On World Press Freedom Day, UN says free expression vital for global sustainability
NEW YORK, USA - Freedom of expression and press freedom are critical to the successful implementation of good governance and human rights around the world, top United Nations officials declared on Sunday, as they inaugurated the 2015 edition of World Press Freedom Day with a reminder that both freedoms were “essential” for the shaping of a new global sustainable development agenda.
In a joint message, Secretary-General Ban Ki-moon, the Director-General of the UN Educational Scientific and Cultural Organization (UNESCO), Irina Bokova, and the UN High Commissioner for Human Rights, Zeid Ra'ad Al Hussein, observed that quality journalism “enables citizens to make informed decisions about their society's development” while also working “to expose injustice, corruption, and the abuse of power.”
“For peace to be lasting and development to be sustainable, human rights must be respected,” the UN officials affirmed in their statement. “Everyone must be free to seek, receive and impart knowledge and information on all media, online and offline.”
World Press Freedom Day, which was established by the UN General Assembly and is celebrated annually on 3 May, is designated by UNESCO as an opportunity to celebrate worldwide the fundamental principles of press freedom; assess the state of press freedom throughout the world; defend the media from attacks on their independence; and pay tribute to journalists who have lost their lives in the line of duty. This year's theme – 'Let Journalism Thrive!' – is a three-pronged message that advocates for quality journalism, the tackling of gender imbalances in media, and digital safety.
Ahead of the 2015 observance of the Day, UNESCO, the United Nations agency mandated to promote and protect press freedom worldwide, named renowned journalist and CNN correspondent Christiane Amanpour as its Goodwill Ambassador for Freedom of Expression and Journalist Safety.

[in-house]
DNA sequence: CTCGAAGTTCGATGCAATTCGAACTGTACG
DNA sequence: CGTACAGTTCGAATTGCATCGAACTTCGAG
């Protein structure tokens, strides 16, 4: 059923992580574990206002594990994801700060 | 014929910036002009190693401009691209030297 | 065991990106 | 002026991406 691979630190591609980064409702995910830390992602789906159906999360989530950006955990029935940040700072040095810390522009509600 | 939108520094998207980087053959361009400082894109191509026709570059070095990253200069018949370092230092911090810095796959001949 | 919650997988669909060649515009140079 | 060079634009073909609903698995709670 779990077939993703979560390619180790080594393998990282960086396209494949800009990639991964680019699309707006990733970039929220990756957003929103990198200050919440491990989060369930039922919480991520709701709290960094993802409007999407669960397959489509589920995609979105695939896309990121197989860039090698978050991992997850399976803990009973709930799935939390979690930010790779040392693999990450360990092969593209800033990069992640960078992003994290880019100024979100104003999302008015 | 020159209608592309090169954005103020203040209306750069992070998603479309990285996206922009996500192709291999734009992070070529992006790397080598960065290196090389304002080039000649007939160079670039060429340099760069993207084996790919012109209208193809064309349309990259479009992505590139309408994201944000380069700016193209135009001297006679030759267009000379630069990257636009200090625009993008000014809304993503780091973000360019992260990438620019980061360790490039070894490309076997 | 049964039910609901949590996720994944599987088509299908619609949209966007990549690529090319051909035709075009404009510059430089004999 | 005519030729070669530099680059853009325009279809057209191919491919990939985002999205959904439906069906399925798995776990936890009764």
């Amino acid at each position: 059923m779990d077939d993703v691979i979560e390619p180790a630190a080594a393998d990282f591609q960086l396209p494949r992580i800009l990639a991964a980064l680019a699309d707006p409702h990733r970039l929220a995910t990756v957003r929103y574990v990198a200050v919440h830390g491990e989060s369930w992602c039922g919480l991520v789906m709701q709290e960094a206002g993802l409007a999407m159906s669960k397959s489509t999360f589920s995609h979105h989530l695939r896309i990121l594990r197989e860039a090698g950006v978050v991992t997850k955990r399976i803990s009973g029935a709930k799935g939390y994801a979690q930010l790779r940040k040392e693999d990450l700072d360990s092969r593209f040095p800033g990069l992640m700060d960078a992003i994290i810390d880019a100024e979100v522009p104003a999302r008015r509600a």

“We need every voice to speak out and be heard – especially those of women,” the UN officials' statement continued. “Twenty years after the Beijing Declaration and Platform for Action, women remain underrepresented throughout the media, at decision-making level but also in the coverage of issues.”
“We cannot let this stand,” they added. “Men and women must participate equally in making and sharing the news.”
At the same time, Ban, Bokova and Zeid underscored the troubling scenario of violence and insecurity in which thousands of journalists operate in every day, noting that at least one journalist is killed each week in both conflict and non-conflict zones.
“Journalism must be able to thrive, in an enabling environment in which they can work independently and without undue interference and in conditions of safety,” the statement declared. “This is our message today, to let journalism thrive!”
In a separate message, Ban said that, around the globe, journalists are attacked every day as they try to carry out their work. In the last year alone, 61 journalists were killed. Many more languish in jails without charges or any sign of due process, the victims of governments and others that prohibit free inquiry and use the power of the state to intimidate the press.
“As we mark World Press Freedom Day this year, let us honour the memory of those who lost their lives, and intensify our efforts to uphold the fundamental human right to freedom of expression and press freedom,” said the secretary-general, adding that this year's theme emphasizes the importance of ensuring a free and pluralistic media against the backdrop of a fast-paced and ever-changing digital world.
Digital technology has been exploited to spread hate speech or incite violence, but it is also a force for good, bringing people together in a global conversation about how to build a better world. In particular, digital technology can have a positive impact as leaders strive this year to formulate an ambitious agenda to advance sustainable development for years to come.
However digital journalists and bloggers are also facing retribution and curbs on their freedom to report, he said.
“Thriving journalism – whether in digital or more traditional form – must be anchored in quality reporting and information dissemination to all segments of society. Women play a critical, yet far too neglected, role in in today's media landscape,” said the UN chief, calling on all governments, societies and individuals to uphold the principles put forward by member states on the need for the free exchange of information and ideas, both within and among nations.
“We must commit to ensure that the safety and human rights of journalists are protected, independent of the political, socio-economic or cultural pressures that may threaten, impede or deter their freedom to keep the world informed,” he declared.